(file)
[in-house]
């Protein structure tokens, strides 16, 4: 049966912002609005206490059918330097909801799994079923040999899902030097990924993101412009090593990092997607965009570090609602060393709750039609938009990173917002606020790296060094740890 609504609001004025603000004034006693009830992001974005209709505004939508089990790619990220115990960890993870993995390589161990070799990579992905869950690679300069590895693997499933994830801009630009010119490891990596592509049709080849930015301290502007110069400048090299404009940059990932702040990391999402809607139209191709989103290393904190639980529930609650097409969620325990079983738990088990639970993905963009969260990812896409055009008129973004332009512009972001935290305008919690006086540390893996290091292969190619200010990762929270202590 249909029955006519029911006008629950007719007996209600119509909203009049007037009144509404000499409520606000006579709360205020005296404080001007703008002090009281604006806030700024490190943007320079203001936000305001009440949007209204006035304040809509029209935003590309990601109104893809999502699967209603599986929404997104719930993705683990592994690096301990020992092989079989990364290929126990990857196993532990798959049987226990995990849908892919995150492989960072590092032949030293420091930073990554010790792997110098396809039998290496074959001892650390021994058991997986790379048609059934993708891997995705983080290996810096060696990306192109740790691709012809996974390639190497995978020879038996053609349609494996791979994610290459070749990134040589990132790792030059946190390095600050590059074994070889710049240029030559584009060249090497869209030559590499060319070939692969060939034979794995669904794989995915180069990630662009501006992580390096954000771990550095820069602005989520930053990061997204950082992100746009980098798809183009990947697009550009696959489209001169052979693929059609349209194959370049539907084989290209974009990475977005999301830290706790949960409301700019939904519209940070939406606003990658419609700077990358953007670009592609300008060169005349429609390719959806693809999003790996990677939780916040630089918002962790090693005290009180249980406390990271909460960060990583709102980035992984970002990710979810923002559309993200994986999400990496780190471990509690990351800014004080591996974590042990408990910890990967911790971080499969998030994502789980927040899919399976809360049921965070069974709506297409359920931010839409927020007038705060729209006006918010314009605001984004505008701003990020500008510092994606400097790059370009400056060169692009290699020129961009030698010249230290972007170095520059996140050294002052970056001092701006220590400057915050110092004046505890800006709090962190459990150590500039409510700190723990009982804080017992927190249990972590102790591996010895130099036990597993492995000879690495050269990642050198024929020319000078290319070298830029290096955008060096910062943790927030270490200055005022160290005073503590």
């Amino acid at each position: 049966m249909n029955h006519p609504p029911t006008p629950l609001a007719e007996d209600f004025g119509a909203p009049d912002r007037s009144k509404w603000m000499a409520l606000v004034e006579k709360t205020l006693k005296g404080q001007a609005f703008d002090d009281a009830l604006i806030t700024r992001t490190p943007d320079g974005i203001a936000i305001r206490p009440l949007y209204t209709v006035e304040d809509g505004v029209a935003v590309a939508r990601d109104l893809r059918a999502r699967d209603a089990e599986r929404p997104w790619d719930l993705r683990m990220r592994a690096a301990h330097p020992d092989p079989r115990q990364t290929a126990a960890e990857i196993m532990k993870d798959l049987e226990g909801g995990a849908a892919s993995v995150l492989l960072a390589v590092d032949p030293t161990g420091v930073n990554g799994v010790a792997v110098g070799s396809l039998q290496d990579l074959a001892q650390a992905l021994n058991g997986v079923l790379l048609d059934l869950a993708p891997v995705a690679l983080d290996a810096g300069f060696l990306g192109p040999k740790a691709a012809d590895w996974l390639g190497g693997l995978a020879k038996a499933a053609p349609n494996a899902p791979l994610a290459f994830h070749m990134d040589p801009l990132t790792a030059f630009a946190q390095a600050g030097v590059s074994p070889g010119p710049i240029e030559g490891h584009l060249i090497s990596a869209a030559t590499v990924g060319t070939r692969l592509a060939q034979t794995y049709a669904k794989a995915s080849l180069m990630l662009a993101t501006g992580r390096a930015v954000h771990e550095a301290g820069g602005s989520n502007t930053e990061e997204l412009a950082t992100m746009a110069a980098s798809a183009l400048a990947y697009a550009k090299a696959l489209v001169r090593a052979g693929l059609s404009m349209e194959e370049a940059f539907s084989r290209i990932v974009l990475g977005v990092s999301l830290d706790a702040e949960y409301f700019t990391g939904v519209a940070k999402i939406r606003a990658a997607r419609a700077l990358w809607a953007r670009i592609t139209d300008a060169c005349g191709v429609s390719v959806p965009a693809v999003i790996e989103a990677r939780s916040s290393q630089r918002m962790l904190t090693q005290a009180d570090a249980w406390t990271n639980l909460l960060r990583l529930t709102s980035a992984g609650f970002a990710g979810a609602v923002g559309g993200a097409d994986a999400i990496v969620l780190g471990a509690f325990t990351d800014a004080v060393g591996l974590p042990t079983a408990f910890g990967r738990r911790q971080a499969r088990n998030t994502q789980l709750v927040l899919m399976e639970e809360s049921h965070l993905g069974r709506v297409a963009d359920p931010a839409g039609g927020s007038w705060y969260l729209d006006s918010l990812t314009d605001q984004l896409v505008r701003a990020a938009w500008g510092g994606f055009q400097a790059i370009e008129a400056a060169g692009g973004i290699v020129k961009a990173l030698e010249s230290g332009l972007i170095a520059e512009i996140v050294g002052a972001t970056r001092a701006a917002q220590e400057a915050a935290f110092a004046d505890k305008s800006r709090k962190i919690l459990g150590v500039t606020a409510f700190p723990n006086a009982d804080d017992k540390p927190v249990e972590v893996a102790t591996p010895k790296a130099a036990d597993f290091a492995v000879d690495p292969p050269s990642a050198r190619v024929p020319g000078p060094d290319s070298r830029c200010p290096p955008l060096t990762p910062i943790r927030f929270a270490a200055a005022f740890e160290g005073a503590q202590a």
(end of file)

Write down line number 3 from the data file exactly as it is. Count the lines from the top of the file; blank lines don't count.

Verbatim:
């Amino acid at each position: 049966m249909n029955h006519p609504p029911t006008p629950l609001a007719e007996d209600f004025g119509a909203p009049d912002r007037s009144k509404w603000m000499a409520l606000v004034e006579k709360t205020l006693k005296g404080q001007a609005f703008d002090d009281a009830l604006i806030t700024r992001t490190p943007d320079g974005i203001a936000i305001r206490p009440l949007y209204t209709v006035e304040d809509g505004v029209a935003v590309a939508r990601d109104l893809r059918a999502r699967d209603a089990e599986r929404p997104w790619d719930l993705r683990m990220r592994a690096a301990h330097p020992d092989p079989r115990q990364t290929a126990a960890e990857i196993m532990k993870d798959l049987e226990g909801g995990a849908a892919s993995v995150l492989l960072a390589v590092d032949p030293t161990g420091v930073n990554g799994v010790a792997v110098g070799s396809l039998q290496d990579l074959a001892q650390a992905l021994n058991g997986v079923l790379l048609d059934l869950a993708p891997v995705a690679l983080d290996a810096g300069f060696l990306g192109p040999k740790a691709a012809d590895w996974l390639g190497g693997l995978a020879k038996a499933a053609p349609n494996a899902p791979l994610a290459f994830h070749m990134d040589p801009l990132t790792a030059f630009a946190q390095a600050g030097v590059s074994p070889g010119p710049i240029e030559g490891h584009l060249i090497s990596a869209a030559t590499v990924g060319t070939r692969l592509a060939q034979t794995y049709a669904k794989a995915s080849l180069m990630l662009a993101t501006g992580r390096a930015v954000h771990e550095a301290g820069g602005s989520n502007t930053e990061e997204l412009a950082t992100m746009a110069a980098s798809a183009l400048a990947y697009a550009k090299a696959l489209v001169r090593a052979g693929l059609s404009m349209e194959e370049a940059f539907s084989r290209i990932v974009l990475g977005v990092s999301l830290d706790a702040e949960y409301f700019t990391g939904v519209a940070k999402i939406r606003a990658a997607r419609a700077l990358w809607a953007r670009i592609t139209d300008a060169c005349g191709v429609s390719v959806p965009a693809v999003i790996e989103a990677r939780s916040s290393q630089r918002m962790l904190t090693q005290a009180d570090a249980w406390t990271n639980l909460l960060r990583l529930t709102s980035a992984g609650f970002a990710g979810a609602v923002g559309g993200a097409d994986a999400i990496v969620l780190g471990a509690f325990t990351d800014a004080v060393g591996l974590p042990t079983a408990f910890g990967r738990r911790q971080a499969r088990n998030t994502q789980l709750v927040l899919m399976e639970e809360s049921h965070l993905g069974r709506v297409a963009d359920p931010a839409g039609g927020s007038w705060y969260l729209d006006s918010l990812t314009d605001q984004l896409v505008r701003a990020a938009w500008g510092g994606f055009q400097a790059i370009e008129a400056a060169g692009g973004i290699v020129k961009a990173l030698e010249s230290g332009l972007i170095a520059e512009i996140v050294g002052a972001t970056r001092a701006a917002q220590e400057a915050a935290f110092a004046d505890k305008s800006r709090k962190i919690l459990g150590v500039t606020a409510f700190p723990n006086a009982d804080d017992k540390p927190v249990e972590v893996a102790t591996p010895k790296a130099a036990d597993f290091a492995v000879d690495p292969p050269s990642a050198r190619v024929p020319g000078p060094d290319s070298r830029c200010p290096p955008l060096t990762p910062i943790r927030f929270a270490a200055a005022f740890e160290g005073a503590q202590a």